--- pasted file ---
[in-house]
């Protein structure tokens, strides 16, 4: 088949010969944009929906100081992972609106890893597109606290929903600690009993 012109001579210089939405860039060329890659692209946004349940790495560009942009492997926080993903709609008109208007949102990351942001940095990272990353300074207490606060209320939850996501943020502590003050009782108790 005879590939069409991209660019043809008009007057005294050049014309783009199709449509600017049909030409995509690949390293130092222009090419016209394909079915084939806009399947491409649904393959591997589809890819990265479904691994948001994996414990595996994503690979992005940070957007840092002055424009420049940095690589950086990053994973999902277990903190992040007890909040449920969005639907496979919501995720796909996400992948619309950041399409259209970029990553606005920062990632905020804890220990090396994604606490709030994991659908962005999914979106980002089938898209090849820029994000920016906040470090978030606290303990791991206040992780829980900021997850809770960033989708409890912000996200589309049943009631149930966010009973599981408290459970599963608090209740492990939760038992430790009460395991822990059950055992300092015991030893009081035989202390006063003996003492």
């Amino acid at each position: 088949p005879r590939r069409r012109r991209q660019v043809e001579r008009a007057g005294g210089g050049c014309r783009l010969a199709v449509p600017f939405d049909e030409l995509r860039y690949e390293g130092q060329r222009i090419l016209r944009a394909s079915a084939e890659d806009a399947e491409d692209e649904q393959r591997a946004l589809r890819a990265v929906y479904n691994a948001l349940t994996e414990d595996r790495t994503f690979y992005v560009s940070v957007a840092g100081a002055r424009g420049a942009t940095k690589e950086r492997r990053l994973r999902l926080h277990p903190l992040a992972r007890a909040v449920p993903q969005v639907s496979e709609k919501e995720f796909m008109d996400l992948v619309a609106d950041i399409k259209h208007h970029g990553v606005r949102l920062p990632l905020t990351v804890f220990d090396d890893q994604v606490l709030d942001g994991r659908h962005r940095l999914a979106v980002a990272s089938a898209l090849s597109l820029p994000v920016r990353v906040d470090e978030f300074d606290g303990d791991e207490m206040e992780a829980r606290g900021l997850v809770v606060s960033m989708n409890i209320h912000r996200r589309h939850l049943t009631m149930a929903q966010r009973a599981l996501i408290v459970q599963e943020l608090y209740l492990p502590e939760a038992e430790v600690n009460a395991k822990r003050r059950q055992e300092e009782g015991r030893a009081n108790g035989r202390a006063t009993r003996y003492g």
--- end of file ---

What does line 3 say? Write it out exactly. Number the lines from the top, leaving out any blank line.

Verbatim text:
């Amino acid at each position: 088949p005879r590939r069409r012109r991209q660019v043809e001579r008009a007057g005294g210089g050049c014309r783009l010969a199709v449509p600017f939405d049909e030409l995509r860039y690949e390293g130092q060329r222009i090419l016209r944009a394909s079915a084939e890659d806009a399947e491409d692209e649904q393959r591997a946004l589809r890819a990265v929906y479904n691994a948001l349940t994996e414990d595996r790495t994503f690979y992005v560009s940070v957007a840092g100081a002055r424009g420049a942009t940095k690589e950086r492997r990053l994973r999902l926080h277990p903190l992040a992972r007890a909040v449920p993903q969005v639907s496979e709609k919501e995720f796909m008109d996400l992948v619309a609106d950041i399409k259209h208007h970029g990553v606005r949102l920062p990632l905020t990351v804890f220990d090396d890893q994604v606490l709030d942001g994991r659908h962005r940095l999914a979106v980002a990272s089938a898209l090849s597109l820029p994000v920016r990353v906040d470090e978030f300074d606290g303990d791991e207490m206040e992780a829980r606290g900021l997850v809770v606060s960033m989708n409890i209320h912000r996200r589309h939850l049943t009631m149930a929903q966010r009973a599981l996501i408290v459970q599963e943020l608090y209740l492990p502590e939760a038992e430790v600690n009460a395991k822990r003050r059950q055992e300092e009782g015991r030893a009081n108790g035989r202390a006063t009993r003996y003492g």